Posts Tagged Countryside Fire Chief Jeff Steingart

Countryside Fire Protection District news

Excerpts from

A change is coming for Countryside Fire Protection District Fire Chief Jeff Steingart, who recognized his life’s dream as a boy and stayed with it until retiring last week. Steingart, 55, started with Countryside as a paid-on-call firefighter in 1982 and was hired as a full-time firemedic in January 1986. He steadily advanced, serving as a lieutenant and fire prevention bureau director, captain and shift commander, and assistant and deputy chief before being named to the top spot in 2006.

Last week was Steingart’s last in the office. A Change in Command ceremony with a traditional fire department walk-out is scheduled for 2 p.m. Wednesday, April 17, at district headquarters, 600 N. Deerpath Drive, Vernon Hills. Deputy Chief Chuck Smith will be sworn in as the new chief.

Steingart grew up in Hawthorn Woods and became a Mundelein Fire Department Explorer at 13. After graduating from Stevenson High School in 1981, he took an EMT class, worked for a private ambulance company, and then the Highwood Fire Department before joining Countryside full-time.

Countryside covers 24 square miles, including portions of Vernon Hills, Hawthorn Woods, Long Grove, Kildeer, Indian Creek and unincorporated Lake County. Activity has increased significantly since 1982 when Countryside personnel responded to 1,391 calls. Last year, the total was 4,918.

Steingart’s resume includes dozens of awards, recognitions, certifications, and affiliations. He has been a member of the MABAS (Mutual Aid Box Alarm System) Division 4 all-hazards incident management team since 2014 and president since 2016.

He is proud of Countryside’s ISO rating improving from Class 5 to just shy of Class 1, and the department’s recent reaccreditation by the Commission on Fire Accreditation International for a fifth consecutive year.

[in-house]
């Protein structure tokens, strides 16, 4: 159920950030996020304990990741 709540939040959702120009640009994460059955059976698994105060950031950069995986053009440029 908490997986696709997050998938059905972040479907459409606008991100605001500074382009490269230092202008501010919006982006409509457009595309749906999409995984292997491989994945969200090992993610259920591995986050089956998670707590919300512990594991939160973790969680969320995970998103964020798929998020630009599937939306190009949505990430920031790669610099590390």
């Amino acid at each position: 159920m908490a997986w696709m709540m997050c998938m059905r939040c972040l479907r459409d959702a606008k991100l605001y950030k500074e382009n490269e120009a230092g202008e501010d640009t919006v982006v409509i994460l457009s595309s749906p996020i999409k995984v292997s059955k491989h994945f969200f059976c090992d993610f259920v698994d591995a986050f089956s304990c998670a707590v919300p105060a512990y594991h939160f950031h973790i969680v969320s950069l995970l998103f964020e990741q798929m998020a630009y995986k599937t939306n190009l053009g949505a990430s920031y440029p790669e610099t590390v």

A 30-year resident of Vernon Hills, Steingart plans to stay put and will remain involved in the fire service. He’s been hired as director of strategic planning and administration for the Wauconda Fire Protection District, a part-time civilian position.

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MVA with extrication near Mundelein, 1-18-16

This from Tim Olk:

Countryside FPD pin-in accident at Rt 176 & Gilmer today (1/18/16)

tractor-trailer crushes small SUV

Tim Olk photo

firemen at accident site

Tim Olk photo

tractor-trailer crushes small SUV

Tim Olk photo

firemen at accident site

Tim Olk photo

tractor-trailer crushes small SUV

Tim Olk photo

tractor-trailer crushes small SUV

Tim Olk photo

tractor-trailer crushes small SUV

Tim Olk photo

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Mundelein eliminates fire chief position

Excerpts from the

Earlier this month, Mundelein decided not to fill its vacant fire chief position and instead promoted its police chief into a job that oversees both departments. Now officials say more government consolidation might be in the works.

Village Administrator John Lobaito said the new structure will be in place for 12 to 24 months as a trial run, while Mundelein researches options for sharing resources with neighboring municipalities. Nearby Countryside Fire Protection District has already expressed interest, according to Countryside Fire Chief Jeff Steingart.

“When everything started [with Mundelein], we opened the door to take a peek and begin a dialogue on what we can do together in the future,” Steingart said. “It’s still really early on and they’re reviewing all their options, but once things get settled in, our two leaderships will be sitting down together.”

Mundelein’s leadership change comes after more than three months without a fire chief or deputy fire chief. Tim Sashko retired April 30 when a neck injury resurfaced after eight years as fire chief. Shortly thereafter, Deputy Chief Tim Leidig took a job in West Chicago leaving Mundelein without a top fire administrator.

On Aug. 10, village trustees created a new position called public safety director to lead both the police and fire departments, and promoted Police Chief Eric Guenther into that job, essentially taking one administrator off the payroll.

“This is not necessarily the end game,” Lobaito said before trustees voted on Aug. 10. “It is intended to be in place until we decide it doesn’t work or until we find a better way.”